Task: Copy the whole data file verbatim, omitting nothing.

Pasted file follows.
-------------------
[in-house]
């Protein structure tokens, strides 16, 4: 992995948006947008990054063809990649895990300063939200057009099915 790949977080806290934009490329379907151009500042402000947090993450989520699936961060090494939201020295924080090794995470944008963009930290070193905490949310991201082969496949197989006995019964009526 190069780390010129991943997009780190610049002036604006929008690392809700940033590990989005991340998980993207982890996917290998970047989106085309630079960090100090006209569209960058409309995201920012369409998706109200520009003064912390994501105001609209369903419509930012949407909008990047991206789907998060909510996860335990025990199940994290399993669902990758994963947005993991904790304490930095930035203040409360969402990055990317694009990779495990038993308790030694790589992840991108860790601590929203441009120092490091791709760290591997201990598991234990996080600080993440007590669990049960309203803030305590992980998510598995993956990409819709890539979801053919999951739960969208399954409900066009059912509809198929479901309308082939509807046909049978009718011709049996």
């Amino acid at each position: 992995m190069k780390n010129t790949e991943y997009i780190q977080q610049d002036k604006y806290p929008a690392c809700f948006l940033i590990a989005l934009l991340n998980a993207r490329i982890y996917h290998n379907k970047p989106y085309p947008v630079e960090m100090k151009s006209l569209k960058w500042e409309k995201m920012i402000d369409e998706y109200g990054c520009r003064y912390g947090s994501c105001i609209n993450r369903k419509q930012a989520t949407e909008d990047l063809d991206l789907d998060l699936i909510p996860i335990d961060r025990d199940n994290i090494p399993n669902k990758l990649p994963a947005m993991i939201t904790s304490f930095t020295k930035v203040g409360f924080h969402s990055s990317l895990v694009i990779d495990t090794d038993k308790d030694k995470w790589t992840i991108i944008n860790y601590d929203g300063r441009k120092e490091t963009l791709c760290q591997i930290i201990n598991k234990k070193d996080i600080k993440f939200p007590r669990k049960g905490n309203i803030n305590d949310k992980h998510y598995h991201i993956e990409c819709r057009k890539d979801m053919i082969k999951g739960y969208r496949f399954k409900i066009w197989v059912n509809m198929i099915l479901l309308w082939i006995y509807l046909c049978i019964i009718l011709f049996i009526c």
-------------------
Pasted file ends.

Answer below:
[in-house]
């Protein structure tokens, strides 16, 4: 992995948006947008990054063809990649895990300063939200057009099915 790949977080806290934009490329379907151009500042402000947090993450989520699936961060090494939201020295924080090794995470944008963009930290070193905490949310991201082969496949197989006995019964009526 190069780390010129991943997009780190610049002036604006929008690392809700940033590990989005991340998980993207982890996917290998970047989106085309630079960090100090006209569209960058409309995201920012369409998706109200520009003064912390994501105001609209369903419509930012949407909008990047991206789907998060909510996860335990025990199940994290399993669902990758994963947005993991904790304490930095930035203040409360969402990055990317694009990779495990038993308790030694790589992840991108860790601590929203441009120092490091791709760290591997201990598991234990996080600080993440007590669990049960309203803030305590992980998510598995993956990409819709890539979801053919999951739960969208399954409900066009059912509809198929479901309308082939509807046909049978009718011709049996």
């Amino acid at each position: 992995m190069k780390n010129t790949e991943y997009i780190q977080q610049d002036k604006y806290p929008a690392c809700f948006l940033i590990a989005l934009l991340n998980a993207r490329i982890y996917h290998n379907k970047p989106y085309p947008v630079e960090m100090k151009s006209l569209k960058w500042e409309k995201m920012i402000d369409e998706y109200g990054c520009r003064y912390g947090s994501c105001i609209n993450r369903k419509q930012a989520t949407e909008d990047l063809d991206l789907d998060l699936i909510p996860i335990d961060r025990d199940n994290i090494p399993n669902k990758l990649p994963a947005m993991i939201t904790s304490f930095t020295k930035v203040g409360f924080h969402s990055s990317l895990v694009i990779d495990t090794d038993k308790d030694k995470w790589t992840i991108i944008n860790y601590d929203g300063r441009k120092e490091t963009l791709c760290q591997i930290i201990n598991k234990k070193d996080i600080k993440f939200p007590r669990k049960g905490n309203i803030n305590d949310k992980h998510y598995h991201i993956e990409c819709r057009k890539d979801m053919i082969k999951g739960y969208r496949f399954k409900i066009w197989v059912n509809m198929i099915l479901l309308w082939i006995y509807l046909c049978i019964i009718l011709f049996i009526c």